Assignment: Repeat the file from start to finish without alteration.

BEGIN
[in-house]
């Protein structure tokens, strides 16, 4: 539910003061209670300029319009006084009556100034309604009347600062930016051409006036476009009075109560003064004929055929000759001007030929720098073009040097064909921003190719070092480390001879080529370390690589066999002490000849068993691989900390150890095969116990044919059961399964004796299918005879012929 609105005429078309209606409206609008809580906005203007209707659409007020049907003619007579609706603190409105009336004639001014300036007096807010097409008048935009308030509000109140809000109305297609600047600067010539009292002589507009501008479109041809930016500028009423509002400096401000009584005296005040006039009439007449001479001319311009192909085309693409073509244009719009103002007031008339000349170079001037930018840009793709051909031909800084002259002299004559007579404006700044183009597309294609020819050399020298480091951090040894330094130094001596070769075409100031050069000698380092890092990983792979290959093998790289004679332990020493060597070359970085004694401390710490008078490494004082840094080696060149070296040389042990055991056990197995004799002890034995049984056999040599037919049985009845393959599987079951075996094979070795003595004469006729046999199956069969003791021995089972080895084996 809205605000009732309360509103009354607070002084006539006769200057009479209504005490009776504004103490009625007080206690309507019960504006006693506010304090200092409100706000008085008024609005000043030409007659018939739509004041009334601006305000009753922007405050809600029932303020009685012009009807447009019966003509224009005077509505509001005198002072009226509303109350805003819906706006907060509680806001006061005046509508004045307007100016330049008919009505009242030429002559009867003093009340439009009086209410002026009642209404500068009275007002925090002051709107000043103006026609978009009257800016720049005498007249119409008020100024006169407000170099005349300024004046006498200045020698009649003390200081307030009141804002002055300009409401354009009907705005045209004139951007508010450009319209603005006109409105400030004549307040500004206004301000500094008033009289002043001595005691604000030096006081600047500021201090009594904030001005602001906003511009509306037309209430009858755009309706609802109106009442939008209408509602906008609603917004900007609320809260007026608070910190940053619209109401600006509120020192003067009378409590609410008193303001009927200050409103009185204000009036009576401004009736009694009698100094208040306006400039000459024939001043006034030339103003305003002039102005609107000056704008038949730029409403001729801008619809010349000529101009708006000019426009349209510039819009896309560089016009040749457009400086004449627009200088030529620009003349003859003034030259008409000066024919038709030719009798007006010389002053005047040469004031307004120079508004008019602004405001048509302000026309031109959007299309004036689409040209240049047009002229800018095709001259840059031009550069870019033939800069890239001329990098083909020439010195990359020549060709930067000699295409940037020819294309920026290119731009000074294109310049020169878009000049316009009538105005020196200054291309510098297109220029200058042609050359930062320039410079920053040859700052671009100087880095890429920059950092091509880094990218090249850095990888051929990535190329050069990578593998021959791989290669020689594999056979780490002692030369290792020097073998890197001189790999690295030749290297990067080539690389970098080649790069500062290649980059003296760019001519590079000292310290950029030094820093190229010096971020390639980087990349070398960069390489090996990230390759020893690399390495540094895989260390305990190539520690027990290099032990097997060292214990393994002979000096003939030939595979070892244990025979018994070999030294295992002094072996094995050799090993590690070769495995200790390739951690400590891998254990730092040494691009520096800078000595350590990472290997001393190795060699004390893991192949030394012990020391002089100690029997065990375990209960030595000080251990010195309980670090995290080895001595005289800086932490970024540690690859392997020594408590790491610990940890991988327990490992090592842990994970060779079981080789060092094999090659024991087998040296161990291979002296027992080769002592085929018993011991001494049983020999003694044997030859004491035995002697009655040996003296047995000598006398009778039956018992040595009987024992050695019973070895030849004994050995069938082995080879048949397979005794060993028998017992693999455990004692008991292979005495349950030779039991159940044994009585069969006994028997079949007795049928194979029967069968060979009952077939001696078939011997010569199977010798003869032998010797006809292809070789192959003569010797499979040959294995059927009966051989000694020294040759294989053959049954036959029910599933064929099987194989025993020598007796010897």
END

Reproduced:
[in-house]
């Protein structure tokens, strides 16, 4: 539910003061209670300029319009006084009556100034309604009347600062930016051409006036476009009075109560003064004929055929000759001007030929720098073009040097064909921003190719070092480390001879080529370390690589066999002490000849068993691989900390150890095969116990044919059961399964004796299918005879012929 609105005429078309209606409206609008809580906005203007209707659409007020049907003619007579609706603190409105009336004639001014300036007096807010097409008048935009308030509000109140809000109305297609600047600067010539009292002589507009501008479109041809930016500028009423509002400096401000009584005296005040006039009439007449001479001319311009192909085309693409073509244009719009103002007031008339000349170079001037930018840009793709051909031909800084002259002299004559007579404006700044183009597309294609020819050399020298480091951090040894330094130094001596070769075409100031050069000698380092890092990983792979290959093998790289004679332990020493060597070359970085004694401390710490008078490494004082840094080696060149070296040389042990055991056990197995004799002890034995049984056999040599037919049985009845393959599987079951075996094979070795003595004469006729046999199956069969003791021995089972080895084996 809205605000009732309360509103009354607070002084006539006769200057009479209504005490009776504004103490009625007080206690309507019960504006006693506010304090200092409100706000008085008024609005000043030409007659018939739509004041009334601006305000009753922007405050809600029932303020009685012009009807447009019966003509224009005077509505509001005198002072009226509303109350805003819906706006907060509680806001006061005046509508004045307007100016330049008919009505009242030429002559009867003093009340439009009086209410002026009642209404500068009275007002925090002051709107000043103006026609978009009257800016720049005498007249119409008020100024006169407000170099005349300024004046006498200045020698009649003390200081307030009141804002002055300009409401354009009907705005045209004139951007508010450009319209603005006109409105400030004549307040500004206004301000500094008033009289002043001595005691604000030096006081600047500021201090009594904030001005602001906003511009509306037309209430009858755009309706609802109106009442939008209408509602906008609603917004900007609320809260007026608070910190940053619209109401600006509120020192003067009378409590609410008193303001009927200050409103009185204000009036009576401004009736009694009698100094208040306006400039000459024939001043006034030339103003305003002039102005609107000056704008038949730029409403001729801008619809010349000529101009708006000019426009349209510039819009896309560089016009040749457009400086004449627009200088030529620009003349003859003034030259008409000066024919038709030719009798007006010389002053005047040469004031307004120079508004008019602004405001048509302000026309031109959007299309004036689409040209240049047009002229800018095709001259840059031009550069870019033939800069890239001329990098083909020439010195990359020549060709930067000699295409940037020819294309920026290119731009000074294109310049020169878009000049316009009538105005020196200054291309510098297109220029200058042609050359930062320039410079920053040859700052671009100087880095890429920059950092091509880094990218090249850095990888051929990535190329050069990578593998021959791989290669020689594999056979780490002692030369290792020097073998890197001189790999690295030749290297990067080539690389970098080649790069500062290649980059003296760019001519590079000292310290950029030094820093190229010096971020390639980087990349070398960069390489090996990230390759020893690399390495540094895989260390305990190539520690027990290099032990097997060292214990393994002979000096003939030939595979070892244990025979018994070999030294295992002094072996094995050799090993590690070769495995200790390739951690400590891998254990730092040494691009520096800078000595350590990472290997001393190795060699004390893991192949030394012990020391002089100690029997065990375990209960030595000080251990010195309980670090995290080895001595005289800086932490970024540690690859392997020594408590790491610990940890991988327990490992090592842990994970060779079981080789060092094999090659024991087998040296161990291979002296027992080769002592085929018993011991001494049983020999003694044997030859004491035995002697009655040996003296047995000598006398009778039956018992040595009987024992050695019973070895030849004994050995069938082995080879048949397979005794060993028998017992693999455990004692008991292979005495349950030779039991159940044994009585069969006994028997079949007795049928194979029967069968060979009952077939001696078939011997010569199977010798003869032998010797006809292809070789192959003569010797499979040959294995059927009966051989000694020294040759294989053959049954036959029910599933064929099987194989025993020598007796010897």